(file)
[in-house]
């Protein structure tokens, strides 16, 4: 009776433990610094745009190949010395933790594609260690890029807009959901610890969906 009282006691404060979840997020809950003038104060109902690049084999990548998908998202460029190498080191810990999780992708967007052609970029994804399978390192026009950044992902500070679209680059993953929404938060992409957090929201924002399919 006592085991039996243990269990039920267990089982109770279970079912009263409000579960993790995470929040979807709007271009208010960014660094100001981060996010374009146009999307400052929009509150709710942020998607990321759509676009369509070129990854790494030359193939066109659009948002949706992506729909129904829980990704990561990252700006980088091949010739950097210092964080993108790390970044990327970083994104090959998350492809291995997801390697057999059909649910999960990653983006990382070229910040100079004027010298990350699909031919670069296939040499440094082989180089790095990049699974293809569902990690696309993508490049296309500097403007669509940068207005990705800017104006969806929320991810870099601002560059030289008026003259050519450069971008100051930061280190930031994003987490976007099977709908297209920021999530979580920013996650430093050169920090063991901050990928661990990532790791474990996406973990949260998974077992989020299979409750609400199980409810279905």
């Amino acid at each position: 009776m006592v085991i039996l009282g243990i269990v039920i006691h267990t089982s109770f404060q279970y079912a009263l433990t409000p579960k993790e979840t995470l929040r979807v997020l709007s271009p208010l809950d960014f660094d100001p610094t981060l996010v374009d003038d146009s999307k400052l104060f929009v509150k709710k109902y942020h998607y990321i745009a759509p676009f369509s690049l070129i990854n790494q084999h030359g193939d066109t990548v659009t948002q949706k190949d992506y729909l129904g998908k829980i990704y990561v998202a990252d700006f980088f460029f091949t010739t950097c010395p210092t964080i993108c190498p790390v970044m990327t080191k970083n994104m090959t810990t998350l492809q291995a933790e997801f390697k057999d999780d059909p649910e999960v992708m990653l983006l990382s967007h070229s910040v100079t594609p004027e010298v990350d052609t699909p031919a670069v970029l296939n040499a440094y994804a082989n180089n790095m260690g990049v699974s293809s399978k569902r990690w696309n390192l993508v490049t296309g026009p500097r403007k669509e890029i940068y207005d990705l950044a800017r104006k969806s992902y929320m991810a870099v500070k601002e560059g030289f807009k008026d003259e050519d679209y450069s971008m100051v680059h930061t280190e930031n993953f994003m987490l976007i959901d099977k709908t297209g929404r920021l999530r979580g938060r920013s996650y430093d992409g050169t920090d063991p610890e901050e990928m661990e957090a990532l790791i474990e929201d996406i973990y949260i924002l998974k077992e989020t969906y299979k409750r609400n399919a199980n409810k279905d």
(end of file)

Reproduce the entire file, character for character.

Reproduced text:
[in-house]
């Protein structure tokens, strides 16, 4: 009776433990610094745009190949010395933790594609260690890029807009959901610890969906 009282006691404060979840997020809950003038104060109902690049084999990548998908998202460029190498080191810990999780992708967007052609970029994804399978390192026009950044992902500070679209680059993953929404938060992409957090929201924002399919 006592085991039996243990269990039920267990089982109770279970079912009263409000579960993790995470929040979807709007271009208010960014660094100001981060996010374009146009999307400052929009509150709710942020998607990321759509676009369509070129990854790494030359193939066109659009948002949706992506729909129904829980990704990561990252700006980088091949010739950097210092964080993108790390970044990327970083994104090959998350492809291995997801390697057999059909649910999960990653983006990382070229910040100079004027010298990350699909031919670069296939040499440094082989180089790095990049699974293809569902990690696309993508490049296309500097403007669509940068207005990705800017104006969806929320991810870099601002560059030289008026003259050519450069971008100051930061280190930031994003987490976007099977709908297209920021999530979580920013996650430093050169920090063991901050990928661990990532790791474990996406973990949260998974077992989020299979409750609400199980409810279905």
């Amino acid at each position: 009776m006592v085991i039996l009282g243990i269990v039920i006691h267990t089982s109770f404060q279970y079912a009263l433990t409000p579960k993790e979840t995470l929040r979807v997020l709007s271009p208010l809950d960014f660094d100001p610094t981060l996010v374009d003038d146009s999307k400052l104060f929009v509150k709710k109902y942020h998607y990321i745009a759509p676009f369509s690049l070129i990854n790494q084999h030359g193939d066109t990548v659009t948002q949706k190949d992506y729909l129904g998908k829980i990704y990561v998202a990252d700006f980088f460029f091949t010739t950097c010395p210092t964080i993108c190498p790390v970044m990327t080191k970083n994104m090959t810990t998350l492809q291995a933790e997801f390697k057999d999780d059909p649910e999960v992708m990653l983006l990382s967007h070229s910040v100079t594609p004027e010298v990350d052609t699909p031919a670069v970029l296939n040499a440094y994804a082989n180089n790095m260690g990049v699974s293809s399978k569902r990690w696309n390192l993508v490049t296309g026009p500097r403007k669509e890029i940068y207005d990705l950044a800017r104006k969806s992902y929320m991810a870099v500070k601002e560059g030289f807009k008026d003259e050519d679209y450069s971008m100051v680059h930061t280190e930031n993953f994003m987490l976007i959901d099977k709908t297209g929404r920021l999530r979580g938060r920013s996650y430093d992409g050169t920090d063991p610890e901050e990928m661990e957090a990532l790791i474990e929201d996406i973990y949260i924002l998974k077992e989020t969906y299979k409750r609400n399919a199980n409810k279905d």